Diane Proudfoot on “What does philosophy of religion offer to the modern university?”

Diane_Proudfoot_croppedDiane Proudfoot is Associate Professor of Philosophy at University of Canterbury in New Zealand. We invited her to answer the question “What does philosophy of religion offer to the modern university?” as part of our “Philosophers of Religion on Philosophy of Religion” series.

Alma is a smart mathematics student, taking a philosophy of religion course as an elective. She is fired up by the passion of the new atheists. In the class she reads Anselm for the first time. The teacher takes Anselm’s side, using his intricate arguments to bat away the cruder positions of Dawkins and Harris. Alma, at first grudgingly and then with signs of real enjoyment, writes as her assignment a debate between Pascal and Hitchens. Hitchens still wins but Alma signs on for a double major in mathematics and philosophy.

Bart is studying sociology and anthropology, and has already taken classes in the sociology of religion. The philosophy course is merely a filler. As far as Bart is concerned, philosophy of religion is an anachronism—‘Truth, there’s no such thing’ he says confidently. Many of the other students in the class are survivors of epistemology and metaphysics courses, and they poke holes in Bart’s naïve relativism. Bart is at a loss until he learns how to counter his classmates’ arguments. He goes on, nevertheless, to use the very same arguments against his sociology professors.

Carl has had a religious education and is still unsure whether or not to enroll in seminary. He is a serious, older student taking time out from his work as a history teacher; he signed up for a philosophy of religion class with the assumption that it would be a theology primer. Initially Carl finds the expectation that he clarify and even justify his faith (or justify his lack of justification) subversive and discomfiting. Then he begins to separate those of his beliefs that he considers up for scrutiny from those that remain sacrosanct. There is far more of the former than he ever suspected, and Carl finds this liberating.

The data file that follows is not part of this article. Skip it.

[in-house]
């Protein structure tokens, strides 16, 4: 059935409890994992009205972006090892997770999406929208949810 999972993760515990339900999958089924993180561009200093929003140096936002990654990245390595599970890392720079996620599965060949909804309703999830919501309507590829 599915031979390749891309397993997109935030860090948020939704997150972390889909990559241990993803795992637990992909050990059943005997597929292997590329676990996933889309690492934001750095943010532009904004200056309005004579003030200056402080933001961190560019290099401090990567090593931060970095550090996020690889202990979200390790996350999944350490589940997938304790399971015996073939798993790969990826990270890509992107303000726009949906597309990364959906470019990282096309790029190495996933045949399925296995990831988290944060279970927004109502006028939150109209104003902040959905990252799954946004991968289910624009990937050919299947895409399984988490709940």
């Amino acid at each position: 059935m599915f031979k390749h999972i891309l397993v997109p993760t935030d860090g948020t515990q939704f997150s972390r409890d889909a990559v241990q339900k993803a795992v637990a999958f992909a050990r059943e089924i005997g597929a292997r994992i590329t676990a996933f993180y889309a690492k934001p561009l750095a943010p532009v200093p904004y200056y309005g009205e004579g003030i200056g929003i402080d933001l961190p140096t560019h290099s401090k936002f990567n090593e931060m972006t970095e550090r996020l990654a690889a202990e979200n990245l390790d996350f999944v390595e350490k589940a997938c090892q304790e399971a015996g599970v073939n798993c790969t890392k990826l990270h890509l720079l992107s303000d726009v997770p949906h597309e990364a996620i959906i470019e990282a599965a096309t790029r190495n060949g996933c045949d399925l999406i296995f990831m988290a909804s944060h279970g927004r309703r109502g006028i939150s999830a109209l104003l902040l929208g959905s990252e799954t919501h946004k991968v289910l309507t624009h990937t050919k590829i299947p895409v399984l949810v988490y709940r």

These three case studies (composites of real individuals) illustrate the fact that, at its best, analytic philosophy of religion offers students a rare opportunity to have their preconceptions about fundamentals uncovered and challenged. With this comes the possibility of growth and change. Students also develop the skill of open-minded analysis. Employers and academic guardians of liberal values should—and in my experience do—value this skill highly.

If philosophy of religion is to remain a powerful tool for change, however, it must escape from the staid mid-20th century curriculum. It must include serious discussion of current science, the implications and problems of religious diversity, and the ethics of religious freedom. These are the topics in the media and at the forefront of students’ minds.

I am writing this blog from Jerusalem. Anyone in modern universities who thinks that philosophy of religion is irrelevant should visit.

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